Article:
Byron’s world-renowned surfing beaches and related ‘tourist activities’ are at risk owing to Byron Shire Council’s relentless push to create plans that favour coastal protection structures, a state government department warned again recently.
But the warning appears to have made no difference to council’s right-wing controlling faction, who again barrelled through with yet another motion to continue on the path of overturning the planned retreat policy in favour of ‘protection works’.
Structures such as rock walls are known to erode beaches over time.
At last Thursday’s council meeting, the controlling faction ignored staff recommendations that sought clarification over a newly announced coastal management framework.
Instead, Cr Sol Ibrahim again produced a last-minute lengthy motion – written in the lunch break – which aims to continue the preparation of a Coastal Hazard Management Study Byron Bay Embayment.
The project is led by consultants Water Research Laboratory (WRL), who the left-leaning councillors point out are employed to engineer and build coastal protection works and therefore are potentially biased against planned retreat as an option.
Cr Ibrahim’s fellow councillors Woods, Hunter, Cubis and Greens turncoat Wanchap all voted without explanation or debate for his motion.
The plans have been continually dogged by the Office of Environment and Heritage (OEH), who say the cost benefit analysis (CBA) of WRL’s plans is inadequate and, if done correctly, could demonstrate that planned retreat is the most cost-effective outcome.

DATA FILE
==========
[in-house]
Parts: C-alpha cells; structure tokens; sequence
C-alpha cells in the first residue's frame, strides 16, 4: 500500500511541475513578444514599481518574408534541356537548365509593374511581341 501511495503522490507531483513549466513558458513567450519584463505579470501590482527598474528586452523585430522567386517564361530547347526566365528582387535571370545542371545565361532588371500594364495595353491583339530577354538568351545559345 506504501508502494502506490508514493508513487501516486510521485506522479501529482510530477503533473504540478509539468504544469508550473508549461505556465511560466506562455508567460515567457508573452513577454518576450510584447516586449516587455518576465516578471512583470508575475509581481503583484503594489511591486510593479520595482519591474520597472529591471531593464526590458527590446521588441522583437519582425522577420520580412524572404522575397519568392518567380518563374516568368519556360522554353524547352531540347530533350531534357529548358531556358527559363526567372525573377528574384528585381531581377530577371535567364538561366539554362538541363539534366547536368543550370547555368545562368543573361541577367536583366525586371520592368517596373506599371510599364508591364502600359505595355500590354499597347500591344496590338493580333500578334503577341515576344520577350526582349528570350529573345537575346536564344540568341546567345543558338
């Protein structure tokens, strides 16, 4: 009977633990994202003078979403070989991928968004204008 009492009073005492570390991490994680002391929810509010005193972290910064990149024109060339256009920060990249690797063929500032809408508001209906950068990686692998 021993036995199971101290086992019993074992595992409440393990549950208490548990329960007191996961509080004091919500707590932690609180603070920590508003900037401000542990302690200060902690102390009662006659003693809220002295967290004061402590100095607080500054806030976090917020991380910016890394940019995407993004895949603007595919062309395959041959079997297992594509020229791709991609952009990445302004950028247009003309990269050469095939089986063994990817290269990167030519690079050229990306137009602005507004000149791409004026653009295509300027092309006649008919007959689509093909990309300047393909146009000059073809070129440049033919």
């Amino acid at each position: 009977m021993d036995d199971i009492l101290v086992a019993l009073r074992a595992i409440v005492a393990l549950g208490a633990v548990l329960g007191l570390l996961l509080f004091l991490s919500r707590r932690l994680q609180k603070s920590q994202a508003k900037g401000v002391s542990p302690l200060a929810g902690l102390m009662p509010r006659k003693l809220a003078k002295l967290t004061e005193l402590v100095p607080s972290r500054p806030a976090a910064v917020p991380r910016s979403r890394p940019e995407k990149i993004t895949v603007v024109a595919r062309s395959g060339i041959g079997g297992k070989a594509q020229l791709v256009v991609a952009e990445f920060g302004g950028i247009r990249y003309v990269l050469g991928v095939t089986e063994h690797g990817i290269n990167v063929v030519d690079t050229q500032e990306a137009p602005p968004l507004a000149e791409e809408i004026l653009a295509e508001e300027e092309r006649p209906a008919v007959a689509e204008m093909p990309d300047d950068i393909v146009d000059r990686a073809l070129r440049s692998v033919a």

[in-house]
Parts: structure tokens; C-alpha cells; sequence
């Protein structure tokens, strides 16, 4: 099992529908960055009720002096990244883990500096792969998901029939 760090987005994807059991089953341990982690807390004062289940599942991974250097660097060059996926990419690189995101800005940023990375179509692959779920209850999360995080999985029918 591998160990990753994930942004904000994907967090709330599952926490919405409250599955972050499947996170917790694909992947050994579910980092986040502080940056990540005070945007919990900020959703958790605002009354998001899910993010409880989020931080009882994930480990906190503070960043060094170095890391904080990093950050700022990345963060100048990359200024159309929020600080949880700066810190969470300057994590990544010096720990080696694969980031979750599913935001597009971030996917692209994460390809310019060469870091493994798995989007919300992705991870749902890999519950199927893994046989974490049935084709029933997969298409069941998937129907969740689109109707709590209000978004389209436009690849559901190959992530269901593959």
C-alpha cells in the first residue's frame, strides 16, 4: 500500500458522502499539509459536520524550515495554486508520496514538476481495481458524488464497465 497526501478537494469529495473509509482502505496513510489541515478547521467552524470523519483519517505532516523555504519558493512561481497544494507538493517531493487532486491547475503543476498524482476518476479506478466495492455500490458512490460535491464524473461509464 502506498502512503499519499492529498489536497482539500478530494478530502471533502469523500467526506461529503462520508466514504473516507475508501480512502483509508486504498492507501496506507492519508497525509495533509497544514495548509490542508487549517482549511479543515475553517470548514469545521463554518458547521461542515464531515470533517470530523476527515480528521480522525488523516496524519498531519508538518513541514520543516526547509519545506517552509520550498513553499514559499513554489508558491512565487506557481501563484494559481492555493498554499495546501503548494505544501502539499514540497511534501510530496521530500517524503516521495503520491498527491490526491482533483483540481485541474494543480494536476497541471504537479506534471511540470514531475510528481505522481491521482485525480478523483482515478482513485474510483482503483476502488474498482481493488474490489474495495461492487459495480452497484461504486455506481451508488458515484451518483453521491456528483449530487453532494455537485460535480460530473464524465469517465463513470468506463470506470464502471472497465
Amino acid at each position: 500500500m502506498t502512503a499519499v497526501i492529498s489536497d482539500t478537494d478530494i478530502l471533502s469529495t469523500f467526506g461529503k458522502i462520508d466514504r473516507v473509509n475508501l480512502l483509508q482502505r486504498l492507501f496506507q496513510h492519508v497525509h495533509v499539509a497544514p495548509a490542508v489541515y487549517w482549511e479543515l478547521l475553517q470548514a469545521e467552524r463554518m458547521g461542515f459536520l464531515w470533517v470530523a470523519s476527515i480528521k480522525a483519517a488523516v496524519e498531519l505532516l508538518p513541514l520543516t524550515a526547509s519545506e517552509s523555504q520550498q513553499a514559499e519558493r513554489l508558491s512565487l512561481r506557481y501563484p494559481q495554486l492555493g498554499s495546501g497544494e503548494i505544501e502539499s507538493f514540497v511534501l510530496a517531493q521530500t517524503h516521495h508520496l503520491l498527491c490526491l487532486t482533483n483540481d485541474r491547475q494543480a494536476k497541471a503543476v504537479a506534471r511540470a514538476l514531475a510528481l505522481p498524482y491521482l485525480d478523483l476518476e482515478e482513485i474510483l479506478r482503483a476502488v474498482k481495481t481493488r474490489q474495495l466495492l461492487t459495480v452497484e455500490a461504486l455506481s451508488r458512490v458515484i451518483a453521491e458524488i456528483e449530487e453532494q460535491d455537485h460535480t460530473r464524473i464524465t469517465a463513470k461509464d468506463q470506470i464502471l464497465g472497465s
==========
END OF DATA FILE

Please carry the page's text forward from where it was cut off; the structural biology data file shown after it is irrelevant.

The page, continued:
The Echo understands that OEH will ultimately decide whether to accept Council’s CZMP plans, which will then be gazetted by the minister.
A recent meeting held on the Gold Coast with OEH, WRL and Byron Shire Council staff thrashed out the problems raised by OEH, with WRL accepting the issues raised.
The latest cost to ratepayers in redrafting these issues is $13,500, and comes on top of similar cost blowouts from last year.
The OEH had previously offered to prepare council’s cost benefit analysis for free.
The report from the meeting notes OEH uncertainty surrounding major cost components and called on WRL to explore within its cost benefit analysis the ‘engineering options, retreat and an adaptive strategy’.
It was acknowledged that sand nourishment, which is replenishing the expected loss of beach sand owing to rock wall type structures, is a ‘critically sensitive component.’
Serious doubts expressed by OEH
Within the meeting’s minutes it reads, ‘OEH expresses serious doubts about feasibility of the… options proposed.’
It’s a position supported by legislation – OEH noted that within the Coastal Protection Act 1979, ‘CZMPs are to make provision to protecting and preserving beach amenity and managing associated impacts for proposed construction of protection works.’